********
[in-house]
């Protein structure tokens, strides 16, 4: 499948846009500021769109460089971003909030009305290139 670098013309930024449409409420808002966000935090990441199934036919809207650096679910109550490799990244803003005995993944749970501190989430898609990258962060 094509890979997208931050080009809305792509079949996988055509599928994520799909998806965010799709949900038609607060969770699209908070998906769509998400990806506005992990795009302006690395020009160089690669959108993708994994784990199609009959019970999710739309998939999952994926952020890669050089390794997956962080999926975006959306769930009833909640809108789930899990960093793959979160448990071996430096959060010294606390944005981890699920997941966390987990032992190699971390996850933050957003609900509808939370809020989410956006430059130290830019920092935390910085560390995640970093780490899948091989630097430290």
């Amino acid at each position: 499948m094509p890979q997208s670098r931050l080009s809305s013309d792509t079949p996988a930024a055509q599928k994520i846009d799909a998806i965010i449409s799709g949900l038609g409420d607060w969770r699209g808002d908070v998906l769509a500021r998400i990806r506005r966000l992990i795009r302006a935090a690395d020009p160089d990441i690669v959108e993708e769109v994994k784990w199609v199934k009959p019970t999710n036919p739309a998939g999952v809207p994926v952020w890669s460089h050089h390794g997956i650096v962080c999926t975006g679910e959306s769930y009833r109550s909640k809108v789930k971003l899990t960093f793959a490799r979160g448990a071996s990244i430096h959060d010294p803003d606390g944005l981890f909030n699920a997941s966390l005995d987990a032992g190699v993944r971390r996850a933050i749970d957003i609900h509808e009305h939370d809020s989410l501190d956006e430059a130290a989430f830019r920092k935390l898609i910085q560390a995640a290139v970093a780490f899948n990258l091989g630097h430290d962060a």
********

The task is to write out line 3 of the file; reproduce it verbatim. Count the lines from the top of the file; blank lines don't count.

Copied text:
């Amino acid at each position: 499948m094509p890979q997208s670098r931050l080009s809305s013309d792509t079949p996988a930024a055509q599928k994520i846009d799909a998806i965010i449409s799709g949900l038609g409420d607060w969770r699209g808002d908070v998906l769509a500021r998400i990806r506005r966000l992990i795009r302006a935090a690395d020009p160089d990441i690669v959108e993708e769109v994994k784990w199609v199934k009959p019970t999710n036919p739309a998939g999952v809207p994926v952020w890669s460089h050089h390794g997956i650096v962080c999926t975006g679910e959306s769930y009833r109550s909640k809108v789930k971003l899990t960093f793959a490799r979160g448990a071996s990244i430096h959060d010294p803003d606390g944005l981890f909030n699920a997941s966390l005995d987990a032992g190699v993944r971390r996850a933050i749970d957003i609900h509808e009305h939370d809020s989410l501190d956006e430059a130290a989430f830019r920092k935390l898609i910085q560390a995640a290139v970093a780490f899948n990258l091989g630097h430290d962060a």